Energy independence represents an increasingly important public policy issue worldwide as citizens and governments are preoccupied about price fluctuations and global crises that could jeopardize their economic performance. This is why President Trump has highlighted the importance of energy independence for the United States. Similarly, for China, the Strait of Malacca trade route represents 80% of its total energy imports given that said resources come from the Indian Ocean region. In 2003, President Hu Jintao referred to this extreme energy dependency as the Malacca Dilemma and called for a resources diversification. Likewise, nations all over the world are seeking new and innovative ways through which they can diversify their energy resource pool and not rely solely on one source. For instance, the wealthy countries of the Middle East and northern Europe are investing heavily in renewable or green energy sources as a long-term alternative to finite fossil fuels. However, photovoltaic or solar as well as wind produced energy is not the only alternative to petroleum and natural gas. Countries like Brazil and the United States have developed large ethanol refining complexes using agricultural inputs, such as sugar cane and corn.
Agriculture, Biofuels & Energy Independence
A basic and rudimentary type of biofuel generation is called Biochar, which refers to the process of charcoal and fertilizer creation through the burning of organic waste in an oxygen vacuum. Said chemical process involves thermal decomposition and the trapping of the released carbon molecules. One of the benefits of Biochar is that it can be done with the waste material from farm operations, making it relatively inexpensive. However, this is not the case with all biofuels as many of them are still not cost-efficient enough to compete with fossil fuels.
The ongoing and future employment of food and agriculture inputs into the energy industry represents an added stress for food markets, as there will be increased demand for agribusiness commodities. Currently, some of the main agricultural inputs used by the energy industry are sugar cane, corn, palm, jatropha, soy, safflower, mustard, canola, and algae. The benefit of some of these biofuels is that, once transformed, several of them are fungible, which means that they are compatible to be transported and burned within the existing energy infrastructure of developed nations. The continued development and employment of these energy sources will also increase farmland values in productive regions utilized for their cultivation. However, some important metrics need to be taken into consideration when working with biofuels, such as the crop’s oil content and oil yield.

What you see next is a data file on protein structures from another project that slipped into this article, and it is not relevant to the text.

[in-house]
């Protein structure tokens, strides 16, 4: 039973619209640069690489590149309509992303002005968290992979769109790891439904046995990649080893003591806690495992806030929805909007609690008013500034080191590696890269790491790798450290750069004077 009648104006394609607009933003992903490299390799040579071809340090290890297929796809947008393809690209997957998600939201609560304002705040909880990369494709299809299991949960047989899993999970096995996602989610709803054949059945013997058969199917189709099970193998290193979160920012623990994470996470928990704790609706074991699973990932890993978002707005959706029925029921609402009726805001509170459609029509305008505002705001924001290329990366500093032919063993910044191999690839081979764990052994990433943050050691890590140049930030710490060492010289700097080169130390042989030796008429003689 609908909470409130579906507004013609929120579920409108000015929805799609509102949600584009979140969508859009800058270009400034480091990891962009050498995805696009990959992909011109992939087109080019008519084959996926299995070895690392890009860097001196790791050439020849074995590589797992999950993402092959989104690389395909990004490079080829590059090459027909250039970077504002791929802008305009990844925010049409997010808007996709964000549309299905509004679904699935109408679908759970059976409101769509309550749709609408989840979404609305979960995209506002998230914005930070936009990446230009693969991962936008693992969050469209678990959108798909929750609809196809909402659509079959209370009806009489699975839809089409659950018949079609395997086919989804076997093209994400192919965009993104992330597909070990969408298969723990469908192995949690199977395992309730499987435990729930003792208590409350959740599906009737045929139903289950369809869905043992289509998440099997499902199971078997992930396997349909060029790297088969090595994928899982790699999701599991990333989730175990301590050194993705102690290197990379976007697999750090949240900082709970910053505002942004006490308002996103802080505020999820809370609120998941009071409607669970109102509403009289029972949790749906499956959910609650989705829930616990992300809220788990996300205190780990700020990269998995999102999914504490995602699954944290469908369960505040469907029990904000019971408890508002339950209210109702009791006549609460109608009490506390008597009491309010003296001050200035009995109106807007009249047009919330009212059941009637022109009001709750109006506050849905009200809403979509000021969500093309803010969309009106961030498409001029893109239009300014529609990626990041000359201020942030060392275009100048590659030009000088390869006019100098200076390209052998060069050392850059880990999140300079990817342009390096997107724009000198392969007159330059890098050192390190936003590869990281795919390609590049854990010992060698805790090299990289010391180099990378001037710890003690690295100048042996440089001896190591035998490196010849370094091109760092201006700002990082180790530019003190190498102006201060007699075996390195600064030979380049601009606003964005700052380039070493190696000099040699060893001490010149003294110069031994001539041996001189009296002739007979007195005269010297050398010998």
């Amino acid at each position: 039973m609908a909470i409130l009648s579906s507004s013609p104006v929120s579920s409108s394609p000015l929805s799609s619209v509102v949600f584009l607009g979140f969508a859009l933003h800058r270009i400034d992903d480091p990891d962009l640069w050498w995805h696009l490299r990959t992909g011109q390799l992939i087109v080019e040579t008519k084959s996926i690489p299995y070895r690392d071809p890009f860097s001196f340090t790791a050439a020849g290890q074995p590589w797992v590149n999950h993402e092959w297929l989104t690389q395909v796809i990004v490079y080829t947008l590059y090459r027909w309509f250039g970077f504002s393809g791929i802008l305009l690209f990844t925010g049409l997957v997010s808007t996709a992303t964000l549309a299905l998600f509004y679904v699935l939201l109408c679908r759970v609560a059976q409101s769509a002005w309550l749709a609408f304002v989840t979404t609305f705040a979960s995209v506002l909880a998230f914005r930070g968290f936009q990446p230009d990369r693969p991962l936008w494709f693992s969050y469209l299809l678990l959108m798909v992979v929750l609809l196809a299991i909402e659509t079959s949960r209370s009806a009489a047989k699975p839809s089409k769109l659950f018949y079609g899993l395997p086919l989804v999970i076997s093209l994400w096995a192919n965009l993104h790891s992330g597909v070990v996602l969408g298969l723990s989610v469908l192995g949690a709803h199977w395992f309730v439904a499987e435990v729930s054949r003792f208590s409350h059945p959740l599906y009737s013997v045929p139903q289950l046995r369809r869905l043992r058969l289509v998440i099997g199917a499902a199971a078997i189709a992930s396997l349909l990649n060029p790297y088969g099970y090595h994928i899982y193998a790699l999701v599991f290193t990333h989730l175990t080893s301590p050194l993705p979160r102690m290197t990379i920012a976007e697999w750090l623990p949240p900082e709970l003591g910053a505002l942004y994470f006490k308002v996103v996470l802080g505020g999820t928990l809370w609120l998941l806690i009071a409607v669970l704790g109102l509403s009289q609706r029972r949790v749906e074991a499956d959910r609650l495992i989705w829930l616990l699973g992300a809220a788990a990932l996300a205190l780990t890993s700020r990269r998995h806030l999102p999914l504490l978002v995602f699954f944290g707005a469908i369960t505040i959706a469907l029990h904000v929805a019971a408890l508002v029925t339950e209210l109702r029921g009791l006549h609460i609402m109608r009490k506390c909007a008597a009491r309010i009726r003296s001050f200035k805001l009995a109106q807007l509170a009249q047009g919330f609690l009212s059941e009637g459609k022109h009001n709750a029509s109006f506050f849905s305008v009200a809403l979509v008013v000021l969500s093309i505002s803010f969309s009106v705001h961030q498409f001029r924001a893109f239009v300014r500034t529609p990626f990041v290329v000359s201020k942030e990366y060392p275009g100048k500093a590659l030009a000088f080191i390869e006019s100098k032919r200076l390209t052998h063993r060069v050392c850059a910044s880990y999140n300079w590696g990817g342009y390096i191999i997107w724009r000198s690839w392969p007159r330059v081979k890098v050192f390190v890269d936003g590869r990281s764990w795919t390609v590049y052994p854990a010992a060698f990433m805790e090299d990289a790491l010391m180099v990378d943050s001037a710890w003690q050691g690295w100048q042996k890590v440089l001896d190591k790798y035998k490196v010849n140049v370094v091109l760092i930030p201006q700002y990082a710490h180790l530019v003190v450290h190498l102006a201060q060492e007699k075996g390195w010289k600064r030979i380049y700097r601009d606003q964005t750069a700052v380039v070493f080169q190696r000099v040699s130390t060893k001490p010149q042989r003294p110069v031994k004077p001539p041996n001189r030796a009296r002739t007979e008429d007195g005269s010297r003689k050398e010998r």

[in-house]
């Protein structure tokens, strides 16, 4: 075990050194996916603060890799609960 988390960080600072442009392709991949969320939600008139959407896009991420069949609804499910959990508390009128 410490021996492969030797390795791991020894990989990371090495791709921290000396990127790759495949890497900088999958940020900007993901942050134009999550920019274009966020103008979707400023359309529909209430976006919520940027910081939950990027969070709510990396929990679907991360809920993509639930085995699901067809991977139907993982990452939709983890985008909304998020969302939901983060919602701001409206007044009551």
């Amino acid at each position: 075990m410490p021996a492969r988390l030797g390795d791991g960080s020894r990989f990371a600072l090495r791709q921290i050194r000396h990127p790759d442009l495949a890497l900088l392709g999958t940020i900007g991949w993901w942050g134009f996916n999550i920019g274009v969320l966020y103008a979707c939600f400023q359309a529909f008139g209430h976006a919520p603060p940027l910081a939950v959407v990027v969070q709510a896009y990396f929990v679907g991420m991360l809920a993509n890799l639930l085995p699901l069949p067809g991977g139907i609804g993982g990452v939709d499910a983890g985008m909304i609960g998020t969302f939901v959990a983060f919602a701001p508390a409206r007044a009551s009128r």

According to research done by the University of California, safflower has about 45% oil content whereas palm has 50%, and algae can contain up to 60% oil. As to yield per acre, canola produces about 133 oil gallons per acre and palm up to 635 gallons per acre. However, the largest oil-yielding crop is algae with an average 5,000 oil gallons per acre. It is important to note, however, that some of these crops can be either labor or water intensive. Nevertheless, these biofuels have enormous potential when it comes to advances through technological development.